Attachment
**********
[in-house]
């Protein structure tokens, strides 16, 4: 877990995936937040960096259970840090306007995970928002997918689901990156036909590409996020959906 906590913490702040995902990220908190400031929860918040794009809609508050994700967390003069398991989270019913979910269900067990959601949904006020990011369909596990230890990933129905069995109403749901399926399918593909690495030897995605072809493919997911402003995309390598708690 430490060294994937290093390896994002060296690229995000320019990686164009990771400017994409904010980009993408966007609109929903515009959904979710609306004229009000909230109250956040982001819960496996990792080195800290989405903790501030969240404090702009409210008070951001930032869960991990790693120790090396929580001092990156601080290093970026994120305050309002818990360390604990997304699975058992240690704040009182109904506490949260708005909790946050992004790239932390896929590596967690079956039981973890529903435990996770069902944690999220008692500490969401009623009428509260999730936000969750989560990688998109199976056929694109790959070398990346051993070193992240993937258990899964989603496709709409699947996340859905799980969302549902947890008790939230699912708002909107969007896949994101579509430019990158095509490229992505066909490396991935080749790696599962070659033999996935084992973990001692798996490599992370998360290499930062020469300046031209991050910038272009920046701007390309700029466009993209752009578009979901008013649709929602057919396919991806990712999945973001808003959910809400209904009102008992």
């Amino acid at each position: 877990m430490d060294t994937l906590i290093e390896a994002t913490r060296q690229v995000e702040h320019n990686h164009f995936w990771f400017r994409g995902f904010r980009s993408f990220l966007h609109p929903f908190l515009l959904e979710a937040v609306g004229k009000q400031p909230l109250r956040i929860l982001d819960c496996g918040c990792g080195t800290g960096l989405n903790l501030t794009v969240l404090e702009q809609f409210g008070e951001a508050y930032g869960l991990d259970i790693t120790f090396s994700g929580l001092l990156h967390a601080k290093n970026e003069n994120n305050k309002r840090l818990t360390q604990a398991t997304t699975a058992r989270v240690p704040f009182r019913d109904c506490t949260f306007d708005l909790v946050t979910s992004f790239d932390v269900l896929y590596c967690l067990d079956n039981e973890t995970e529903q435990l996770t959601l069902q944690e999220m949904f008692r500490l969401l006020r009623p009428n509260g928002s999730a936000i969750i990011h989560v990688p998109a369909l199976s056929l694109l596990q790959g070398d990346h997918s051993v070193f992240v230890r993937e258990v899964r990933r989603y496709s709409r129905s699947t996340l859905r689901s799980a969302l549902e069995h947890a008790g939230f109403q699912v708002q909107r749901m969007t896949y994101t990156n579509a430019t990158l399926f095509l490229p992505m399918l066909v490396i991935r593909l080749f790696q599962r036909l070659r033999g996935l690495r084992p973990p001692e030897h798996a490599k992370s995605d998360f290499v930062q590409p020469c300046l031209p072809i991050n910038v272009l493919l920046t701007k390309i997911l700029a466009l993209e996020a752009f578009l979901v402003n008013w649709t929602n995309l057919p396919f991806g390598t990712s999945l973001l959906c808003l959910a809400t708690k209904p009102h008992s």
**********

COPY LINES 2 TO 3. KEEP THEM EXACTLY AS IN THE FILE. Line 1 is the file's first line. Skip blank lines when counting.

């Protein structure tokens, strides 16, 4: 877990995936937040960096259970840090306007995970928002997918689901990156036909590409996020959906 906590913490702040995902990220908190400031929860918040794009809609508050994700967390003069398991989270019913979910269900067990959601949904006020990011369909596990230890990933129905069995109403749901399926399918593909690495030897995605072809493919997911402003995309390598708690 430490060294994937290093390896994002060296690229995000320019990686164009990771400017994409904010980009993408966007609109929903515009959904979710609306004229009000909230109250956040982001819960496996990792080195800290989405903790501030969240404090702009409210008070951001930032869960991990790693120790090396929580001092990156601080290093970026994120305050309002818990360390604990997304699975058992240690704040009182109904506490949260708005909790946050992004790239932390896929590596967690079956039981973890529903435990996770069902944690999220008692500490969401009623009428509260999730936000969750989560990688998109199976056929694109790959070398990346051993070193992240993937258990899964989603496709709409699947996340859905799980969302549902947890008790939230699912708002909107969007896949994101579509430019990158095509490229992505066909490396991935080749790696599962070659033999996935084992973990001692798996490599992370998360290499930062020469300046031209991050910038272009920046701007390309700029466009993209752009578009979901008013649709929602057919396919991806990712999945973001808003959910809400209904009102008992």
């Amino acid at each position: 877990m430490d060294t994937l906590i290093e390896a994002t913490r060296q690229v995000e702040h320019n990686h164009f995936w990771f400017r994409g995902f904010r980009s993408f990220l966007h609109p929903f908190l515009l959904e979710a937040v609306g004229k009000q400031p909230l109250r956040i929860l982001d819960c496996g918040c990792g080195t800290g960096l989405n903790l501030t794009v969240l404090e702009q809609f409210g008070e951001a508050y930032g869960l991990d259970i790693t120790f090396s994700g929580l001092l990156h967390a601080k290093n970026e003069n994120n305050k309002r840090l818990t360390q604990a398991t997304t699975a058992r989270v240690p704040f009182r019913d109904c506490t949260f306007d708005l909790v946050t979910s992004f790239d932390v269900l896929y590596c967690l067990d079956n039981e973890t995970e529903q435990l996770t959601l069902q944690e999220m949904f008692r500490l969401l006020r009623p009428n509260g928002s999730a936000i969750i990011h989560v990688p998109a369909l199976s056929l694109l596990q790959g070398d990346h997918s051993v070193f992240v230890r993937e258990v899964r990933r989603y496709s709409r129905s699947t996340l859905r689901s799980a969302l549902e069995h947890a008790g939230f109403q699912v708002q909107r749901m969007t896949y994101t990156n579509a430019t990158l399926f095509l490229p992505m399918l066909v490396i991935r593909l080749f790696q599962r036909l070659r033999g996935l690495r084992p973990p001692e030897h798996a490599k992370s995605d998360f290499v930062q590409p020469c300046l031209p072809i991050n910038v272009l493919l920046t701007k390309i997911l700029a466009l993209e996020a752009f578009l979901v402003n008013w649709t929602n995309l057919p396919f991806g390598t990712s999945l973001l959906c808003l959910a809400t708690k209904p009102h008992s």